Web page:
What Erik Fair does to Pay The Rent

News Flash!

I was laid off from Apple Computer on Tuesday, March 18, 1997, along with a lot of other people.

For some, this is an unhappy or traumatic event. Not for me; Apple's severance package is generous (which means it's time for me to get away from formal employment for a while), and I'm fortunate to have skills which are much in demand these days, so I anticipate no trouble landing another job when I decide it's time to do that. I'll post a resume here in these pages when that time comes.

In the mean time, it's time to rest, relax, and recharge. You, gentle reader, can take the remainder of this page as a brief overview of what I used to do. I'm thinking about what comes next (or NeXT?) for me right now. The most basic criteria are fascinating, significant, and lucrative, probably in about that order...

Apple Computer, Inc.

Picasso Mac Happy Mac MacOS logo

One of the small perq's of working at Apple Computer is that we get to pick our own titles. Many people use this opportunity for whimsy, so if you get a card from an Apple employee, read the title before you put it away - you might be amused.

When I hired on at Apple Computer in July 1988, I joined Engineering Computer Operations (ECO) Systems Group, to be the Postmaster ("We want you to fix E-mail on apple.com, and make us a ``big site'' on the Net"). So, I put "Postmaster & UNIX Wizard" as my title on the first set of business cards.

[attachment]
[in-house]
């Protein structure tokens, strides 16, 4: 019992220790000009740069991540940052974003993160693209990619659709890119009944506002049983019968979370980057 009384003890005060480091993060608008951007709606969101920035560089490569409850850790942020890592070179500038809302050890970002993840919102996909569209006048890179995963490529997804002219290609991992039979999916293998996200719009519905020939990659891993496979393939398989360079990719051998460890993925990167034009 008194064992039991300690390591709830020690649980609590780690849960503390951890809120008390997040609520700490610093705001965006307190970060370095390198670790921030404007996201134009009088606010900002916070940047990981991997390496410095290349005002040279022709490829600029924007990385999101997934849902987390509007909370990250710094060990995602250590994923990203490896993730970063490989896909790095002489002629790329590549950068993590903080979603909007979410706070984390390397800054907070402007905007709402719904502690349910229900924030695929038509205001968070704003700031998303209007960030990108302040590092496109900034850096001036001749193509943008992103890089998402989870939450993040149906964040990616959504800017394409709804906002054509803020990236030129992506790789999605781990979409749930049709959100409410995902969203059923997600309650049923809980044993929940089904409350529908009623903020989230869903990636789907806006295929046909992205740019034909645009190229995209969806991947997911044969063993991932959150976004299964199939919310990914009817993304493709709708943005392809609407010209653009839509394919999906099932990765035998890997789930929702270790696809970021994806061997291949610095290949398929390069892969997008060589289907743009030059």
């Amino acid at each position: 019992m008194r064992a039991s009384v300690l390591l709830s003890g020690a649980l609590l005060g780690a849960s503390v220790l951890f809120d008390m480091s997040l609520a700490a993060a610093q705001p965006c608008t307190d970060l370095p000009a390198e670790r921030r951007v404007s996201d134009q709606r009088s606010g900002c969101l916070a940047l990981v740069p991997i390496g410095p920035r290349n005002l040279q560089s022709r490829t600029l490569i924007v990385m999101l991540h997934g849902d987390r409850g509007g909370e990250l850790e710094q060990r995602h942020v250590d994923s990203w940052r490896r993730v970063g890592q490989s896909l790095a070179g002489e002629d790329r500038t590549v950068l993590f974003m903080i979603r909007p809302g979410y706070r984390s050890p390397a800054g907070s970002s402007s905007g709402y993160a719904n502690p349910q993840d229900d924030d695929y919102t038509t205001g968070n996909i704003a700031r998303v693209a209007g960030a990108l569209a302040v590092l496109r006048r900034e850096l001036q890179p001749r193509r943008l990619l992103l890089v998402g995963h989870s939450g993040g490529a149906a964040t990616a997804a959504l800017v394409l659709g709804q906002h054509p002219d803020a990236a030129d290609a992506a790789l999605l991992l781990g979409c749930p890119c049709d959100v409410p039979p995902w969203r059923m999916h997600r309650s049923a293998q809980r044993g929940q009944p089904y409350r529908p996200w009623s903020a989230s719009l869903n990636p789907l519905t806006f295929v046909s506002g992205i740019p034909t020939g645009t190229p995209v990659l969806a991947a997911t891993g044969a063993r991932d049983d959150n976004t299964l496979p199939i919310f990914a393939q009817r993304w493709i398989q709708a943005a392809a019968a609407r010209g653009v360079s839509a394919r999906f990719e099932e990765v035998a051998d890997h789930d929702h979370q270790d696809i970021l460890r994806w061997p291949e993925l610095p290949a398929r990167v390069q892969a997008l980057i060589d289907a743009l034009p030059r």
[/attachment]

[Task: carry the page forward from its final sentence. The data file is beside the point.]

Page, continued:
In the five and a half years I worked in ECO, I was Postmaster, Hostmaster, chief netnews keeper, network designer, network security officer (which, among other things, included designing, implementing, and operating the Internet firewall systems that endeavor to keep the urchin cracker hordes out of the Apple Engineering Network), and UNIX systems programmer extraodinaire. Although ECO was chartered just to handle the needs of the Apple Engineering division, we handled all Internet matters for the entire company because no one else seemed to be able & inclined to do so (least of all the corporate MIS department).

My current business card reads "Internet Architect", which is actually a fair description of what I have been doing since I rejoined the Apple Advanced Technology Group (ATG) in April 1994 - trying to convince the company that their future in networking is in TCP/IP (and the Internet) and not in AppleTalk or other proprietary protocols.

I also try to make an ongoing, positive contribution in the Internet Engineering Task Force (IETF). The most recent things of consequence I've been involved in are the MacMIME effort, which has resulted in RFC 1740, and a debate over private IP address space assignment and use.

I had fun working operations in my old job at Apple, and I learned a whole lot in the process. Sometimes, I miss the hands-on nature of that work - you got to see the results right away (instant gratification!) and it had effect on very large parts of the corporation.

My current job is not quite as directly satisfying because of the indirect, persuasive, even political nature of it, although I console myself with the idea that if I do succeed in putting the right words into the right ear, it'll be a big win for everyone.

Erik E. Fair <fair@clock.org>
March 30, 1997